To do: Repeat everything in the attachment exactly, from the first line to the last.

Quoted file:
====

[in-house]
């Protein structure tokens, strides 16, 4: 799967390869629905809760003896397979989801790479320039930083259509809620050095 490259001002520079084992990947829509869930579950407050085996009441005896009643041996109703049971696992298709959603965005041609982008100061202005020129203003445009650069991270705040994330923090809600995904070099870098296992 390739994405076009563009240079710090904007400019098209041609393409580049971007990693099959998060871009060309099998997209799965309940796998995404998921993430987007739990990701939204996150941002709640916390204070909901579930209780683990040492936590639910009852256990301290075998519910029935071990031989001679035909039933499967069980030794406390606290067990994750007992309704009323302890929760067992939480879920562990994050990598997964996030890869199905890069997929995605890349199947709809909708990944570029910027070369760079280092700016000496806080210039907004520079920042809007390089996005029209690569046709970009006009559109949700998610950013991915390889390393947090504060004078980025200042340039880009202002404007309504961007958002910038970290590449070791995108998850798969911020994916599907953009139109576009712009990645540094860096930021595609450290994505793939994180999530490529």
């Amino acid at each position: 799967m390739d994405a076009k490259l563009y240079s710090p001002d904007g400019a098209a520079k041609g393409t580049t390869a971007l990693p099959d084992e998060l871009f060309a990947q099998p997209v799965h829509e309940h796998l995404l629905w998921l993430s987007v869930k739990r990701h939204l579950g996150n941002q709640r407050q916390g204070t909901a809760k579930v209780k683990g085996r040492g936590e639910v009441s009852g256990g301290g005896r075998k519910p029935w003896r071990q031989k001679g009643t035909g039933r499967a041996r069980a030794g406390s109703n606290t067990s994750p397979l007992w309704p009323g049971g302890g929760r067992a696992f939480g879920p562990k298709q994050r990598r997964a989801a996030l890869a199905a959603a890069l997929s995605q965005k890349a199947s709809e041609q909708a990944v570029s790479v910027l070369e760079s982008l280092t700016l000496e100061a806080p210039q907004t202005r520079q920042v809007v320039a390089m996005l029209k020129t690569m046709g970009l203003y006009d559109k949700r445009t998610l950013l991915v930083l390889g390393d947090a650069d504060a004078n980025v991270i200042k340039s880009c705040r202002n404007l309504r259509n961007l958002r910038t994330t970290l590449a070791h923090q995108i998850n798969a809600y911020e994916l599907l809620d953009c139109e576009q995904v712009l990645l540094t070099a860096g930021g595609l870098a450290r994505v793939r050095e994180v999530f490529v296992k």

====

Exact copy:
[in-house]
């Protein structure tokens, strides 16, 4: 799967390869629905809760003896397979989801790479320039930083259509809620050095 490259001002520079084992990947829509869930579950407050085996009441005896009643041996109703049971696992298709959603965005041609982008100061202005020129203003445009650069991270705040994330923090809600995904070099870098296992 390739994405076009563009240079710090904007400019098209041609393409580049971007990693099959998060871009060309099998997209799965309940796998995404998921993430987007739990990701939204996150941002709640916390204070909901579930209780683990040492936590639910009852256990301290075998519910029935071990031989001679035909039933499967069980030794406390606290067990994750007992309704009323302890929760067992939480879920562990994050990598997964996030890869199905890069997929995605890349199947709809909708990944570029910027070369760079280092700016000496806080210039907004520079920042809007390089996005029209690569046709970009006009559109949700998610950013991915390889390393947090504060004078980025200042340039880009202002404007309504961007958002910038970290590449070791995108998850798969911020994916599907953009139109576009712009990645540094860096930021595609450290994505793939994180999530490529």
């Amino acid at each position: 799967m390739d994405a076009k490259l563009y240079s710090p001002d904007g400019a098209a520079k041609g393409t580049t390869a971007l990693p099959d084992e998060l871009f060309a990947q099998p997209v799965h829509e309940h796998l995404l629905w998921l993430s987007v869930k739990r990701h939204l579950g996150n941002q709640r407050q916390g204070t909901a809760k579930v209780k683990g085996r040492g936590e639910v009441s009852g256990g301290g005896r075998k519910p029935w003896r071990q031989k001679g009643t035909g039933r499967a041996r069980a030794g406390s109703n606290t067990s994750p397979l007992w309704p009323g049971g302890g929760r067992a696992f939480g879920p562990k298709q994050r990598r997964a989801a996030l890869a199905a959603a890069l997929s995605q965005k890349a199947s709809e041609q909708a990944v570029s790479v910027l070369e760079s982008l280092t700016l000496e100061a806080p210039q907004t202005r520079q920042v809007v320039a390089m996005l029209k020129t690569m046709g970009l203003y006009d559109k949700r445009t998610l950013l991915v930083l390889g390393d947090a650069d504060a004078n980025v991270i200042k340039s880009c705040r202002n404007l309504r259509n961007l958002r910038t994330t970290l590449a070791h923090q995108i998850n798969a809600y911020e994916l599907l809620d953009c139109e576009q995904v712009l990645l540094t070099a860096g930021g595609l870098a450290r994505v793939r050095e994180v999530f490529v296992k």